Social media is exploding with 15.5 million adults in the UK using Twitter alone. There are lots of reasons why people like to engage with social media. It’s free, it’s instant and it gives power to the people through word-of-mouth networking. For surgeries this can mean harnessing the power of your patients to get the word out about your surgery and share key messages.
Twitter is a particularly handy tool for surgeries. A bit like an online diary, you can use it as a public micro-blog for texting online. If you’re looking for some advice on how to set up a Twitter account there are some useful tips here: Getting your General Practice on Twitter.
If you’re already using Twitter and would like to sharpen things up a bit, or if you’re new to the concept, taking the time to think through your strategy will pay dividends.
Start by identifying what your practice wants to achieve by engaging with Twitter. You could have several objectives, such as:
- Telling your patients key information
- Reducing calls to reception
- Improving online sentiment about the practice
- Sharing public health messages with your patients
Remember that whatever your objectives are, Twitter is a two-way channel. You’ll need to engage with your Twitter audience and respond to what people are saying about the practice.
Twitter is a public forum and the practice account will need to be managed responsibly. Establish who is going to be the best person to lead your Twitter activity. You’ll need someone who is capable online – you may have members of staff who are already using Twitter and understand what it can do. Make sure you have at least two people who have access to the account so that if one leaves you have someone else who can take over (and delete the person from the account who’s just left the practice).
Plan your content
Once you know what your objectives are and have a clear idea of how you’re going to manage your Twitter account, you can start planning what you’re going to say and when you’re going to say it.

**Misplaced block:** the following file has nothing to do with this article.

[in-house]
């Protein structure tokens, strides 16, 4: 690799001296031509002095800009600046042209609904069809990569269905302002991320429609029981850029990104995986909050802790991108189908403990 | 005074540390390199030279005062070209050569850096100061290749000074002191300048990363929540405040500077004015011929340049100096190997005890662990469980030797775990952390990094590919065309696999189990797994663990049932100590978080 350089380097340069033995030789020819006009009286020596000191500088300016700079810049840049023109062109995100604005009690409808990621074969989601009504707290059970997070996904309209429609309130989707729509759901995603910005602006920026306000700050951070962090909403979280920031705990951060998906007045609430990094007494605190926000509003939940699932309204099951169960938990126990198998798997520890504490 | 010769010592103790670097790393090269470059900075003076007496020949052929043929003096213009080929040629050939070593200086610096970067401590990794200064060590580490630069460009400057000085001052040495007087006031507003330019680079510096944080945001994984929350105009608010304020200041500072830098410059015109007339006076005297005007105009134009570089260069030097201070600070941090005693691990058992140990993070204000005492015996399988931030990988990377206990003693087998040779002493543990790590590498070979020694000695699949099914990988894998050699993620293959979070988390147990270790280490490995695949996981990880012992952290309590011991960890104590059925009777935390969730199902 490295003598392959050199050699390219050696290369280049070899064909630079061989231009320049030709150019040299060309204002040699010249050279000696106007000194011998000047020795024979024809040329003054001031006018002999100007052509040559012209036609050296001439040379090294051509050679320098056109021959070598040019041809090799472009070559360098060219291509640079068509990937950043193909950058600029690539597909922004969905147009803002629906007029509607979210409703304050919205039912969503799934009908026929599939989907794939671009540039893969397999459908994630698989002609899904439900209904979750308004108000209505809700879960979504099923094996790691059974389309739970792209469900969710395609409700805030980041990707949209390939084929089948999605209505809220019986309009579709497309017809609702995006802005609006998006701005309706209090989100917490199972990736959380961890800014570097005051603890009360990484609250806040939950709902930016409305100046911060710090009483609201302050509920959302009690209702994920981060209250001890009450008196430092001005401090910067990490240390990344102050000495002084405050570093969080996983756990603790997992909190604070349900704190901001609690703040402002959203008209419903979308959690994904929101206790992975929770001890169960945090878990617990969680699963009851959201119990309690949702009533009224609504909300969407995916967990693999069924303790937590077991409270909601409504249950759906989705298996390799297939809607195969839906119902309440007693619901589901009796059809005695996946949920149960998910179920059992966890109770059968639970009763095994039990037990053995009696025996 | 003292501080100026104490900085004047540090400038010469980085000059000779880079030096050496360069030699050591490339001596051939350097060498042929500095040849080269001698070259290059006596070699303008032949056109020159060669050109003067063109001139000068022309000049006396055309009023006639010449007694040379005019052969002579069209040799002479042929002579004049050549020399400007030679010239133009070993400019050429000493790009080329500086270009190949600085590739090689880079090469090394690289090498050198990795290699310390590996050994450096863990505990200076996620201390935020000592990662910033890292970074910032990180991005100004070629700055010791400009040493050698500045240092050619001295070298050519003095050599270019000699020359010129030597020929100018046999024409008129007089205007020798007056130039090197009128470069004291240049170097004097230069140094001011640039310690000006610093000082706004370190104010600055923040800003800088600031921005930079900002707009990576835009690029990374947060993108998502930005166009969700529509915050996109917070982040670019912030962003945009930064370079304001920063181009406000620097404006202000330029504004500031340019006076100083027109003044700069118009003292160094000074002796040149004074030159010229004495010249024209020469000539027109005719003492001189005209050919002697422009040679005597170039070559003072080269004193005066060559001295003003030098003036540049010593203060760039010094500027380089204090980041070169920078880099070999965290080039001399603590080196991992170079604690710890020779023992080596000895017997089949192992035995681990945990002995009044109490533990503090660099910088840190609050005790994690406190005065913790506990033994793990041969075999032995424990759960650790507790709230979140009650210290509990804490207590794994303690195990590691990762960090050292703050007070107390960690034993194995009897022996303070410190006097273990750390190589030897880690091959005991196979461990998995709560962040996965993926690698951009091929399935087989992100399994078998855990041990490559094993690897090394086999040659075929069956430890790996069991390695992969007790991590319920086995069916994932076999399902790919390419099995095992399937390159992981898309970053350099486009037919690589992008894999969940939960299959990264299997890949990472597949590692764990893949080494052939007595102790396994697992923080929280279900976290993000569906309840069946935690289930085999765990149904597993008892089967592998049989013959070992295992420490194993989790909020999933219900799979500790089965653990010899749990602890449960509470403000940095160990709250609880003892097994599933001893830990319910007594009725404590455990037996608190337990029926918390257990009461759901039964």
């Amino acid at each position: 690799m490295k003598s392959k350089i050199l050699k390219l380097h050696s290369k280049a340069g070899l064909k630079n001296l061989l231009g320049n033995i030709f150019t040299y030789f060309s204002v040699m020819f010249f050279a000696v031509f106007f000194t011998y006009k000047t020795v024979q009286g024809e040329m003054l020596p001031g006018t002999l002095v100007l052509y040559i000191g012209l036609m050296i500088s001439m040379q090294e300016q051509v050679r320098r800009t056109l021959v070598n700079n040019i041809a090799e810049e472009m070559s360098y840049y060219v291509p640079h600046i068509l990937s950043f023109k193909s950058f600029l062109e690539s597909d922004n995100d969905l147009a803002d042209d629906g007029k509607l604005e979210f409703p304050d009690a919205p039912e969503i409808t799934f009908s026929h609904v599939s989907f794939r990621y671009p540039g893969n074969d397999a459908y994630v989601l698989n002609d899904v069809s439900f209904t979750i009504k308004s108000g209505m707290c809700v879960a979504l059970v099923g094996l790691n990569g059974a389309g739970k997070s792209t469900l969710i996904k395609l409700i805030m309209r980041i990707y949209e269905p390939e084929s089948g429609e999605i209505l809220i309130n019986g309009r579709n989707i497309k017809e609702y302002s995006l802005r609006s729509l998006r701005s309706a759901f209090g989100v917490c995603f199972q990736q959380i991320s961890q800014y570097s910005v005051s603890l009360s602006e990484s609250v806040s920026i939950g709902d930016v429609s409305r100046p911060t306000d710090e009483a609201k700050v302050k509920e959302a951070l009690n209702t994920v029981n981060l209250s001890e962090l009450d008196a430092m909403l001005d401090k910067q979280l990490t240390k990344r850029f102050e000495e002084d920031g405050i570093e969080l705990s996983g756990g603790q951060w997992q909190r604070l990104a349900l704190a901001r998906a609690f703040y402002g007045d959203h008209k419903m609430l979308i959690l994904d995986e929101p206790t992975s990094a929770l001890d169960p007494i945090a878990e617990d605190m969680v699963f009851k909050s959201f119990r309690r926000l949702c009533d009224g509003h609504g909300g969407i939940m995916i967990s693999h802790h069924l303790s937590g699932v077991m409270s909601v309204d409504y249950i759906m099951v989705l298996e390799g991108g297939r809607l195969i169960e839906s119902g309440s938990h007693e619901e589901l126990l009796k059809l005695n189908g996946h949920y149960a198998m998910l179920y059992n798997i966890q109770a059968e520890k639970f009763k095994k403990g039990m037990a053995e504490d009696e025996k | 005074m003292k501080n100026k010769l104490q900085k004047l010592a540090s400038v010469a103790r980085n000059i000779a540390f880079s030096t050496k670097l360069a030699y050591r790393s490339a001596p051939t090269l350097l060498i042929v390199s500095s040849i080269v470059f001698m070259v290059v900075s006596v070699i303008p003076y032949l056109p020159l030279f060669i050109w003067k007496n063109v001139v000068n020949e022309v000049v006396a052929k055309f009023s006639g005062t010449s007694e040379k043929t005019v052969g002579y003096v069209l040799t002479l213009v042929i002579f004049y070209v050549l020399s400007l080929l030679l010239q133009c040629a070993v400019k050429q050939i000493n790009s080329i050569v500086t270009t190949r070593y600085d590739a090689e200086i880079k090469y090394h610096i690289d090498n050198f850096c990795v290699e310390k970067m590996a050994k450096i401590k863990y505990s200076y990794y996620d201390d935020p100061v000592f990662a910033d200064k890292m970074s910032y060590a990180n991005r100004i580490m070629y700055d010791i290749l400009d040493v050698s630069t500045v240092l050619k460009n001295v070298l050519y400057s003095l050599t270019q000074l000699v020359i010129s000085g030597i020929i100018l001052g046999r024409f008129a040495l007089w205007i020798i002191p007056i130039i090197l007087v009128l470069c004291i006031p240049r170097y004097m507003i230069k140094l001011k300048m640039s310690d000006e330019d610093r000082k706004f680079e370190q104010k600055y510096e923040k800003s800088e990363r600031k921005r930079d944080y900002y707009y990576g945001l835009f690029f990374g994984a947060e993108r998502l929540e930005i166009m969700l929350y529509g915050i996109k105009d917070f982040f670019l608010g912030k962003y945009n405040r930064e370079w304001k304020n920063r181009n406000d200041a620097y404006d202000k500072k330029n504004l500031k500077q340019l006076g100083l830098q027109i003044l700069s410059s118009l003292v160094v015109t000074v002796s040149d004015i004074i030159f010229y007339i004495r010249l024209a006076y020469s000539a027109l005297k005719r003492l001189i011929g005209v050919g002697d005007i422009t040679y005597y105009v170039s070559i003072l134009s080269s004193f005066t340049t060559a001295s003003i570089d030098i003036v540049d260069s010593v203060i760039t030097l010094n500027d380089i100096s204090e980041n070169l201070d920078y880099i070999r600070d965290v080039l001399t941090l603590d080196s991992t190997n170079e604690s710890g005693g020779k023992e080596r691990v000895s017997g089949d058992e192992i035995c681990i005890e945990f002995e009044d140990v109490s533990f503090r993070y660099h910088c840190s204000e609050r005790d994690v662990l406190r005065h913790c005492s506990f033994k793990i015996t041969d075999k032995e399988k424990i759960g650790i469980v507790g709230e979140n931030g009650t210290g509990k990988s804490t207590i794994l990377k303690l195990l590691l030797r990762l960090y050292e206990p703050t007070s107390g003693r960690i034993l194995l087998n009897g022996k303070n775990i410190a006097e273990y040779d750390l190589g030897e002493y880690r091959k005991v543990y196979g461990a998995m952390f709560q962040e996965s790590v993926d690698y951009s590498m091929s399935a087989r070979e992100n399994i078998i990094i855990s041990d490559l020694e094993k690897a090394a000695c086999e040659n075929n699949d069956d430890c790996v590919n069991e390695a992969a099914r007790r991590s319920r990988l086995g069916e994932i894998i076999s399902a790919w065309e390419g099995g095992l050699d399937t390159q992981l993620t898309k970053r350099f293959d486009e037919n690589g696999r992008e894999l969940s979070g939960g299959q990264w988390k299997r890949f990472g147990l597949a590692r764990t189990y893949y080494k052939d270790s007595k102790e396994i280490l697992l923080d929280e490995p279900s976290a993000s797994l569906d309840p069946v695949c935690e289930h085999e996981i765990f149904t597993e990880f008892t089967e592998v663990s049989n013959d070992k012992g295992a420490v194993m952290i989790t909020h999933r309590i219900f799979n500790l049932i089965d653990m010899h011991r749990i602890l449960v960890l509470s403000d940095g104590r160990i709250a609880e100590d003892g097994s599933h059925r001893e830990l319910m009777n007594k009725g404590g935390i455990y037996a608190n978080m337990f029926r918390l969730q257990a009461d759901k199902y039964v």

With all social media it’s important to keep active so ideally you should post something every few days. Post only during surgery opening hours – if you post messages out-of-hours then patients will expect you to respond to any queries they post on Twitter out-of-hours too.
It’s not difficult to generate ideas for content – but it’s essential to keep to your objectives.
Here are some ideas for content based on the four objectives above:
- Telling your patients key information – post messages about flu clinics, when the practice is closed for training, opening hours during Christmas and New Year and new clinics and services. Use Twitter to recruit new members for your Patient Group.
- Reducing calls to reception – post regular reminders about the availability of your online appointment booking service and calling hours for test results.
- Improving online sentiment about the practice – post good news stories about the practice. Share the positive feedback you’ve received from patients and the good reviews you’ve received on your NHS Choices listing. Tell your patients about new members joining the practice team and about the fundraising efforts your staff have been involved with.
- Sharing public health messages with your patients – NHS Choices is a goldmine, with authoritative content, fabulous images and video all available for sharing with your patients. Follow the NHS Choices Twitter feed and re-tweet messages from the campaigns they are running. Tune into the NHS Choices YouTube channel and use the share buttons to post relevant videos onto your practice Twitter feed.
Language and tone
When you are posting your own messages chatty, simple language works best. Avoid jargon and be open and friendly. Generally people are largely very understanding so if issues arise be up-front and open and maintain dialogue.
If you need to deal with negative comment don’t respond immediately. Take a breath, step back and follow the simple social media procedures we outlined in our previous article Is it time your practice set up a Facebook page?
Keep them separate
If your practice uses both Facebook and Twitter, think twice before linking messages from one to the other. Patients who prefer using Twitter might be annoyed if you push them through to Facebook – and vice versa.
Don’t forget to ask your website provider to embed your Twitter feed on your website (you can do this with Facebook too). Finally, include links to your website in your Twitter messages to send patients to more information about the topics you’re tweeting about.
Author: Tim Green
Practice website expert and co-founder of GPsurgery.net, Tim Green has been helping practice managers improve their patient communications for over 10 years.